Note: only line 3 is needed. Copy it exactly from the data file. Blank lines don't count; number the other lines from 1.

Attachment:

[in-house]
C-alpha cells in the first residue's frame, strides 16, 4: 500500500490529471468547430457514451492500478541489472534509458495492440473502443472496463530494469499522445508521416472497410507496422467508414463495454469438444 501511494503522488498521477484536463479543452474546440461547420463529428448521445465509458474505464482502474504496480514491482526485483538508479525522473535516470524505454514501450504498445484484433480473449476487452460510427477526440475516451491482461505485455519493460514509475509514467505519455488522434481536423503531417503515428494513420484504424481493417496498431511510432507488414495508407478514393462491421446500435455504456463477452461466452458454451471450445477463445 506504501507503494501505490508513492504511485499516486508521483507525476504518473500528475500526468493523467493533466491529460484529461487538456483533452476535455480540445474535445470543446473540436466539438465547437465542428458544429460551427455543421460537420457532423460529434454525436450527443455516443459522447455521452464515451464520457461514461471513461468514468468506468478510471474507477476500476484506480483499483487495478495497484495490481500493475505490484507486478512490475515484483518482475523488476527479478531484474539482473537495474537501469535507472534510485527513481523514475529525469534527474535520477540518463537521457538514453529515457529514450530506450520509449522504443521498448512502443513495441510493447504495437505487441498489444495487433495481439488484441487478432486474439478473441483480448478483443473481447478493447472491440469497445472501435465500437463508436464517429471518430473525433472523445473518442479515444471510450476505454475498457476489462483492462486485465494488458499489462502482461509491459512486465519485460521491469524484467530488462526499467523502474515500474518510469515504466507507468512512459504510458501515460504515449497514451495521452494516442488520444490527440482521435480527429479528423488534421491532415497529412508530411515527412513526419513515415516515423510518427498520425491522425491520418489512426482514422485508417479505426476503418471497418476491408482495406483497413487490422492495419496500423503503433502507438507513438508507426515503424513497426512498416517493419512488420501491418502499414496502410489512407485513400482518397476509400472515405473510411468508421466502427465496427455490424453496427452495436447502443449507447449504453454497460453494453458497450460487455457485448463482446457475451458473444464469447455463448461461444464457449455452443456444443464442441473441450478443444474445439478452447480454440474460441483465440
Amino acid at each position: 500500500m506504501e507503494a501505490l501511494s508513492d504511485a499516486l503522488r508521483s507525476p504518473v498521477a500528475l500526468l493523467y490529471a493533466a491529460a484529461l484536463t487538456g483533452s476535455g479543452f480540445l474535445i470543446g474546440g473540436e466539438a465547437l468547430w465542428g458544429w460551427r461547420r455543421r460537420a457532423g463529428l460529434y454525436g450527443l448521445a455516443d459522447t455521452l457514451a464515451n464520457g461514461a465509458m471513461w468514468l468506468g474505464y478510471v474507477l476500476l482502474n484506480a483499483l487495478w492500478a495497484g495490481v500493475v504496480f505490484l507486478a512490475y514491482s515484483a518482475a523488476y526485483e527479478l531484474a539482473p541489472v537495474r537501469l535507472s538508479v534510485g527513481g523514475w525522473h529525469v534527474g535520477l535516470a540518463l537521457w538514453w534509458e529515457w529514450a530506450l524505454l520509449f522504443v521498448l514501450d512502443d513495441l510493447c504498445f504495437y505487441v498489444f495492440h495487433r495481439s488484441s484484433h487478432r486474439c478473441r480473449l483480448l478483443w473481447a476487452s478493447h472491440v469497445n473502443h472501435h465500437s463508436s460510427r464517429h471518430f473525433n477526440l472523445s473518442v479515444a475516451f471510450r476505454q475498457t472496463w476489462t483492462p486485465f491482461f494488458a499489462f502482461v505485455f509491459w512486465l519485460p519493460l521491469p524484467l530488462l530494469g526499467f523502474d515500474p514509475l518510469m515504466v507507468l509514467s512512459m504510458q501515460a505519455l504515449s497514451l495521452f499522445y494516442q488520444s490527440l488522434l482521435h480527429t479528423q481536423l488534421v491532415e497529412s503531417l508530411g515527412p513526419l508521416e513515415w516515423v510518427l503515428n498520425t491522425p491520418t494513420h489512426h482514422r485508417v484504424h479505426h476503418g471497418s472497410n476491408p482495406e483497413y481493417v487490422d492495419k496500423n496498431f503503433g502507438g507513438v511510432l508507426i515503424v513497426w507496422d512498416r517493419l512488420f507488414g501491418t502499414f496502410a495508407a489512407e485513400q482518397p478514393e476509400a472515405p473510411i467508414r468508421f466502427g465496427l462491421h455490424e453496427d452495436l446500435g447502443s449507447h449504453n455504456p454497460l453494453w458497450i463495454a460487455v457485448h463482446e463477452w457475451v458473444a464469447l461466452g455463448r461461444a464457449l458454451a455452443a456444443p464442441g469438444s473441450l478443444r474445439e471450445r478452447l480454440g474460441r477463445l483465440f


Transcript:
Amino acid at each position: 500500500m506504501e507503494a501505490l501511494s508513492d504511485a499516486l503522488r508521483s507525476p504518473v498521477a500528475l500526468l493523467y490529471a493533466a491529460a484529461l484536463t487538456g483533452s476535455g479543452f480540445l474535445i470543446g474546440g473540436e466539438a465547437l468547430w465542428g458544429w460551427r461547420r455543421r460537420a457532423g463529428l460529434y454525436g450527443l448521445a455516443d459522447t455521452l457514451a464515451n464520457g461514461a465509458m471513461w468514468l468506468g474505464y478510471v474507477l476500476l482502474n484506480a483499483l487495478w492500478a495497484g495490481v500493475v504496480f505490484l507486478a512490475y514491482s515484483a518482475a523488476y526485483e527479478l531484474a539482473p541489472v537495474r537501469l535507472s538508479v534510485g527513481g523514475w525522473h529525469v534527474g535520477l535516470a540518463l537521457w538514453w534509458e529515457w529514450a530506450l524505454l520509449f522504443v521498448l514501450d512502443d513495441l510493447c504498445f504495437y505487441v498489444f495492440h495487433r495481439s488484441s484484433h487478432r486474439c478473441r480473449l483480448l478483443w473481447a476487452s478493447h472491440v469497445n473502443h472501435h465500437s463508436s460510427r464517429h471518430f473525433n477526440l472523445s473518442v479515444a475516451f471510450r476505454q475498457t472496463w476489462t483492462p486485465f491482461f494488458a499489462f502482461v505485455f509491459w512486465l519485460p519493460l521491469p524484467l530488462l530494469g526499467f523502474d515500474p514509475l518510469m515504466v507507468l509514467s512512459m504510458q501515460a505519455l504515449s497514451l495521452f499522445y494516442q488520444s490527440l488522434l482521435h480527429t479528423q481536423l488534421v491532415e497529412s503531417l508530411g515527412p513526419l508521416e513515415w516515423v510518427l503515428n498520425t491522425p491520418t494513420h489512426h482514422r485508417v484504424h479505426h476503418g471497418s472497410n476491408p482495406e483497413y481493417v487490422d492495419k496500423n496498431f503503433g502507438g507513438v511510432l508507426i515503424v513497426w507496422d512498416r517493419l512488420f507488414g501491418t502499414f496502410a495508407a489512407e485513400q482518397p478514393e476509400a472515405p473510411i467508414r468508421f466502427g465496427l462491421h455490424e453496427d452495436l446500435g447502443s449507447h449504453n455504456p454497460l453494453w458497450i463495454a460487455v457485448h463482446e463477452w457475451v458473444a464469447l461466452g455463448r461461444a464457449l458454451a455452443a456444443p464442441g469438444s473441450l478443444r474445439e471450445r478452447l480454440g474460441r477463445l483465440f